A Gemma Open Door book
“[A Girls’ Guide to the Islands] is a young adult book which beautifully captures the unique scenery and special features of each place Kamata and her daughter visit. But also one which vividly portrays life in Japan with a disabled child. Kamata challenges assumptions about disabled people and the obstacles they face with everything from the restroom to the art gallery. By the end …, readers find themselves back home again, full of memories from an unforgettable journey.”
—Metropolis Magazine Japan (complete review here)
“[A Girls’ Guide to the Islands] offers multiple perspectives that would appeal to anyone interested in travel, art, accessibly issues or parent-teen relationships. Kamata’s style is as fresh and breezy as the winds that whip the islands she writes about.”
—The Japan Times (complete review here)
“A Girls’ Guide to the Islands follows author Suzanne Kamata’s journey with her daughter, Lilia, into the remote realm of the Seto Inland Sea’s world-class art collection. Beautiful in its directness and honesty, A Girls’ Guide examines the nature of accessibility and independence as Kamata and Lilia face challenges physical, emotional and artistic. The trip yields unexpected, occasionally amusing adventures as the two women explore new landscapes as well as their own changing relationship.”
—Kelly Luce, author of Pull Me Under
“Heart-lifting and inspiring, A Girls’ Guide to the Islands explores the restorative and often-unexpected way that travel breeds connection not only with the world around us, but within ourselves and—most importantly—each other.”
—Nicole Trilivas, author of Girls Who Travel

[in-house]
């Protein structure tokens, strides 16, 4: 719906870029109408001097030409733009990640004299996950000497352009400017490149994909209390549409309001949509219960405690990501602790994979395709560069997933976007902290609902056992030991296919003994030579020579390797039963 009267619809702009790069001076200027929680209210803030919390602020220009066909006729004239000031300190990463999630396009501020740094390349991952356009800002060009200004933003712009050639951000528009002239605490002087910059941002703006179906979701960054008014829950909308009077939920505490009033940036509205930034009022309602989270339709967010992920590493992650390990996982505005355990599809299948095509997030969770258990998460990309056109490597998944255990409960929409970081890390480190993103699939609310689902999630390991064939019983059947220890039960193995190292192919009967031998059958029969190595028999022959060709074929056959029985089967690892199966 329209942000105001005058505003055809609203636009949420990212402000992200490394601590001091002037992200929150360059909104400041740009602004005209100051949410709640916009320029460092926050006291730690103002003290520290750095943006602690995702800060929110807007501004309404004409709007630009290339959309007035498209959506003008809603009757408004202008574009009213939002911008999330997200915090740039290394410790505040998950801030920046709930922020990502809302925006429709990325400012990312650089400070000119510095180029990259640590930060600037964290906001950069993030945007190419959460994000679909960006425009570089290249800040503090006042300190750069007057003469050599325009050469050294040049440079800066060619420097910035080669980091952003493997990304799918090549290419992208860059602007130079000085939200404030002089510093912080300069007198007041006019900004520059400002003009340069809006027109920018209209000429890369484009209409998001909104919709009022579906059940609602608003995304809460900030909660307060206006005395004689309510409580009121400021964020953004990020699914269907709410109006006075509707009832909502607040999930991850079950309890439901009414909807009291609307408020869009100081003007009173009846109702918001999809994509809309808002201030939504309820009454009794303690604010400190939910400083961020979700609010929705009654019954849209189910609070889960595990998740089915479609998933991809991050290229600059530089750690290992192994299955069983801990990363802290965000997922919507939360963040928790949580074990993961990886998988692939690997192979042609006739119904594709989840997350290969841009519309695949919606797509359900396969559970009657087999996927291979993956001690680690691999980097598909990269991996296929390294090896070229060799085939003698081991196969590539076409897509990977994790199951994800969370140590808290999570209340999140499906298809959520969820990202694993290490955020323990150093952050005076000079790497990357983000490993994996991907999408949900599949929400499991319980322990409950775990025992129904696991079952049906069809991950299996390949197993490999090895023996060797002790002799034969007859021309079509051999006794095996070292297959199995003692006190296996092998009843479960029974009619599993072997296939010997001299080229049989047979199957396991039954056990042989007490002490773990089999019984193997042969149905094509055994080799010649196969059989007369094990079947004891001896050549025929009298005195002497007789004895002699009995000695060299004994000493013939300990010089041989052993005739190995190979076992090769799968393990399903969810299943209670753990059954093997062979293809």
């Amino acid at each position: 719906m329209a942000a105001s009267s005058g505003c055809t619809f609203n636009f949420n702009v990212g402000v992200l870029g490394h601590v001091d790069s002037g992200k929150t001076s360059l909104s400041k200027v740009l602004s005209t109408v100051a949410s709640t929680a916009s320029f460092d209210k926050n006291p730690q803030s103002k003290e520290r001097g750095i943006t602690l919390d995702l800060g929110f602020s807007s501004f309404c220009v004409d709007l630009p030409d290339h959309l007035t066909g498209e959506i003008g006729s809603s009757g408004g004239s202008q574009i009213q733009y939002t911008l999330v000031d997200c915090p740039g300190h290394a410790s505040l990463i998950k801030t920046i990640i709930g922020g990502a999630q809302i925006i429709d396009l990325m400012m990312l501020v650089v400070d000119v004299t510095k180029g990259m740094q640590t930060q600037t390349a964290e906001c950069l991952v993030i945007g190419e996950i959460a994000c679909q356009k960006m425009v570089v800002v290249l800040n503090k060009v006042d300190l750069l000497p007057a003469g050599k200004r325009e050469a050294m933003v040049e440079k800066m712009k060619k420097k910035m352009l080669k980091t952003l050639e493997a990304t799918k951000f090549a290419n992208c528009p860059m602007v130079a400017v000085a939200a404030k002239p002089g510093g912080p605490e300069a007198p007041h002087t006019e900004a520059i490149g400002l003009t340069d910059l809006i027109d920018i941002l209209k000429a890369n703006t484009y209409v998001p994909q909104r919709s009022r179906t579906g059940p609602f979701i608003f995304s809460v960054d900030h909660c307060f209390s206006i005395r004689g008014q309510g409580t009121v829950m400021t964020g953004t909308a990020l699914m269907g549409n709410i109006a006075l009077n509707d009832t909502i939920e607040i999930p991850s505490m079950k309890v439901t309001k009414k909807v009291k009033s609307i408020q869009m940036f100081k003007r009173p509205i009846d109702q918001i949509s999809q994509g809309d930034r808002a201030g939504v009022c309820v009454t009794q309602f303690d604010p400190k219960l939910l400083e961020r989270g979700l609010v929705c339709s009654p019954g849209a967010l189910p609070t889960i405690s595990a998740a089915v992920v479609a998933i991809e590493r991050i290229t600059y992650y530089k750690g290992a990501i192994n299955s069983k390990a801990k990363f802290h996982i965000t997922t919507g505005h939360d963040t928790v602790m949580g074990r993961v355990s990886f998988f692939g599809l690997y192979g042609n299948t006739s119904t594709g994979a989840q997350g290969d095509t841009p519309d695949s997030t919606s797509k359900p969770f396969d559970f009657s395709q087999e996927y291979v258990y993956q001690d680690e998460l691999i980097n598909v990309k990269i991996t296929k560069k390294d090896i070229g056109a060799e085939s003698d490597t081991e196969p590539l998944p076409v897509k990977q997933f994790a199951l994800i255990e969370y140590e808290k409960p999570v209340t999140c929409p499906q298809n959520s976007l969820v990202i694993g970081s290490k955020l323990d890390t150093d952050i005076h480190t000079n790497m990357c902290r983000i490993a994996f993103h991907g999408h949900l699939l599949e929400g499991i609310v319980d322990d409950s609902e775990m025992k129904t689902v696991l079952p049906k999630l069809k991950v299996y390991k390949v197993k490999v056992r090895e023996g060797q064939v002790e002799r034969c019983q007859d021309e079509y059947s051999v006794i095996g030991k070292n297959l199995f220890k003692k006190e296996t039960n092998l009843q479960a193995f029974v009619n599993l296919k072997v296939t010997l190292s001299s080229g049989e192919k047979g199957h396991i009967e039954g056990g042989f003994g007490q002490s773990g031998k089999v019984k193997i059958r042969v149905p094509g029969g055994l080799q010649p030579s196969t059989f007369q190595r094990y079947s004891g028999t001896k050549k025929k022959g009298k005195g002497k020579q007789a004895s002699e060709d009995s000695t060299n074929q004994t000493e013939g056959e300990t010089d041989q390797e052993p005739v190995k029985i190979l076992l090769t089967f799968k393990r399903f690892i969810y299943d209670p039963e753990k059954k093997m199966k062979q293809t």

The American writer Suzanne Kamata had lived in Japan for more than half of her life, yet she had never explored the small nearby islands of the Inland Sea. The islands, first made famous by Donald Richie’s The Inland Sea 50 years ago, are noted for displaying artwork created by prominent, and sometimes curious, international artists and sculptors: Naoshima’s wealth of museums, including one devoted to 007, Yayoi Kusama’s polka dot pumpkins, Kazuo Katase’s blue teacup, and a monster rising out of a well on the hour in Sakate, called “Anger at the Bottom of the Sea”—to name a few. Spurred by her teen-aged daughter Lilia’s burgeoning interest in art and adventure, Kamata sets out to show her the islands’ treasures. Mother and daughter must confront several barriers on their adventure. Lilia is deaf and uses a wheelchair. It is not always easy to get onto — or off of — the islands, not to mention the challenges of language, culture, and a generation gap. A Girls’ Guide to the Islands takes the reader on a rare visit by a unique mother and daughter team.
Suzanne Kamata is the author of the award-winning young adult novel Gadget Girl: The Art of Being Invisible, and the author or editor of a range of books. Originally from Michigan, she now lives in Tokushima, Japan, with her family, and teaches EFL at Tokushima University. Suzanne holds an MFA from the University of British Columbia.
A Girls’ Guide to the Islands
Paper, 100 pages
Reading level: 5.0